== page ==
@ Dave, +1 on heat aspect I have had one fall apart for the same reason. I started adding more hardener and it seems to work a little better, but Gorrilla glue of all things has been fairly heat tolerant for me.

Justin0505
06-01-2012, 01:07 PM
Great little step-by-step! Thanks for sharing.

I havent done any handle work yet, buy ive been using gorilla glue for various projects for years. The only times I saw it fail wherr when the surfaces werent properly prepped (sanded and glued) or clamped tight enough. One of my favorite applications is for putting crappy ikea furniture together: every joint and every peg and fastener gets a little g-glue. It prevents the ikea wobble from setting in later. I broke appart a piece for the dumpster once and the wood and chipboard failed before the glue.

Dr. T
06-01-2012, 03:45 PM
Pierre- find someone with a copy lathe. They can take the brush handles you have and copy it exactly.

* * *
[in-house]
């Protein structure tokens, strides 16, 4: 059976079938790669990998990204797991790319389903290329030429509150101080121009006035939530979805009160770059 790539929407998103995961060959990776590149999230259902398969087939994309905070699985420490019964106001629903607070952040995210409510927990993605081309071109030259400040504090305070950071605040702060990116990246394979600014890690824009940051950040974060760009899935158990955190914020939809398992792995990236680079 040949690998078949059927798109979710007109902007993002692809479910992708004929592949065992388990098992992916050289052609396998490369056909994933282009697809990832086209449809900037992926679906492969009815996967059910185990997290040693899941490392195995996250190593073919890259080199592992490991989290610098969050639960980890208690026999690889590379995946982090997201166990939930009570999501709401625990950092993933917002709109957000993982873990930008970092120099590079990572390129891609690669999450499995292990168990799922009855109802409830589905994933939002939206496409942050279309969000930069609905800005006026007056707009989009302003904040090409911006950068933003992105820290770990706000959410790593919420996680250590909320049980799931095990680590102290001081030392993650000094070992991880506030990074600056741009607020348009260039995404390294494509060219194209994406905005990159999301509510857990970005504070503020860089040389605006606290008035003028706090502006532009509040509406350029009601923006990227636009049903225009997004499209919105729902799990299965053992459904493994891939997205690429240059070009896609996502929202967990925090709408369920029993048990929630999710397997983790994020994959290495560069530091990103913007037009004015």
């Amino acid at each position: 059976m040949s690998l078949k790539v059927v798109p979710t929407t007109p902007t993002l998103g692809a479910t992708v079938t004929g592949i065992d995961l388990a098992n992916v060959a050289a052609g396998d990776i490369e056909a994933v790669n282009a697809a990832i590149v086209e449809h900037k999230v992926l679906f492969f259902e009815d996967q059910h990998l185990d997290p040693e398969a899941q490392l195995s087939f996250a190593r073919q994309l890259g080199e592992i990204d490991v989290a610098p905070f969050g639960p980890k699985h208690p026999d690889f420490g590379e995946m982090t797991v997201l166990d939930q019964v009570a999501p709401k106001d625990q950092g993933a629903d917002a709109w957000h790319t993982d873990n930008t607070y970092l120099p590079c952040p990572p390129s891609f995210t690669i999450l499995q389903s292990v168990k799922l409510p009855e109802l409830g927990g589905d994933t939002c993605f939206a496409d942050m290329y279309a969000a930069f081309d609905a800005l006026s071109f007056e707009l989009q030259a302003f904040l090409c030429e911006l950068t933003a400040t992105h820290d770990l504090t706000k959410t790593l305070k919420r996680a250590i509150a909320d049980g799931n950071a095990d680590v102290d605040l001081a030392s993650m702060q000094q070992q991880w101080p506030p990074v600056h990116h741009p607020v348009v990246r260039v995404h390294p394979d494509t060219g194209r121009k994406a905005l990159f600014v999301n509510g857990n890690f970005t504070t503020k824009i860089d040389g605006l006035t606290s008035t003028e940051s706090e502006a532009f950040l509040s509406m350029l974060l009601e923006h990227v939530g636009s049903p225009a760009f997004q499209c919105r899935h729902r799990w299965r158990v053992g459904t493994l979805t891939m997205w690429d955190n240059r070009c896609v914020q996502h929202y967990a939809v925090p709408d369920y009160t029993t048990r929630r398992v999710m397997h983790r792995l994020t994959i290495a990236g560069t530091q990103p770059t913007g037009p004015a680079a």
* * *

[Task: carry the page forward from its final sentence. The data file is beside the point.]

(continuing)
I use G-Flex and it is 85-95 F all year long where I live. This usually accelerates the failure of glues. I have not had any problems with G-flex.

After flattening and cleaning both the wood and metal, I use a dremel or sandpaper to rough up the gluing sides. This gives the glue something to attach to, all the crevasses.

I use a cutting disc on the dremel to make a slot on the rivets holding the old handle onto the knife and then unscrew them to remove the handle.

Taz575
06-01-2012, 04:11 PM
I clamp the heck out of the stuff anyway! I normally use JB Quik Weld and have shaped metal liners and spacers w/o a problem, even when they got hot and sizzled when I dunked it in water. I will have to try the G Flex one of these days!

Dr. T
06-01-2012, 05:39 PM
how do you get the rivets smoothed out without damaging wood? (by the way, looks great- bet you could sell 100 of those rehandled Tojiros... everyone needs one!)

I use the Bosch Zirconium sandpaper which seems to take them both down at the same rate. It not, I use a little file about the size of a pencil but flat, that a friend gave me. I think it is meant for woodworking, but does the job on the rivets.

Taz575
06-01-2012, 06:22 PM
I found that those rubber sanding blocks they sell 3" wide by 4" long, uses a 3x6" sheet, work well for sanding pins/rivets flush to the handles. I cut them down into smaller sizes, remove the little tacks used to hold the sandpaper in place and use those. Harder than the cork block I used and kept the pins nice and flush to the handle material!

Crothcipt
06-03-2012, 08:42 PM
welcome to the forum Dr.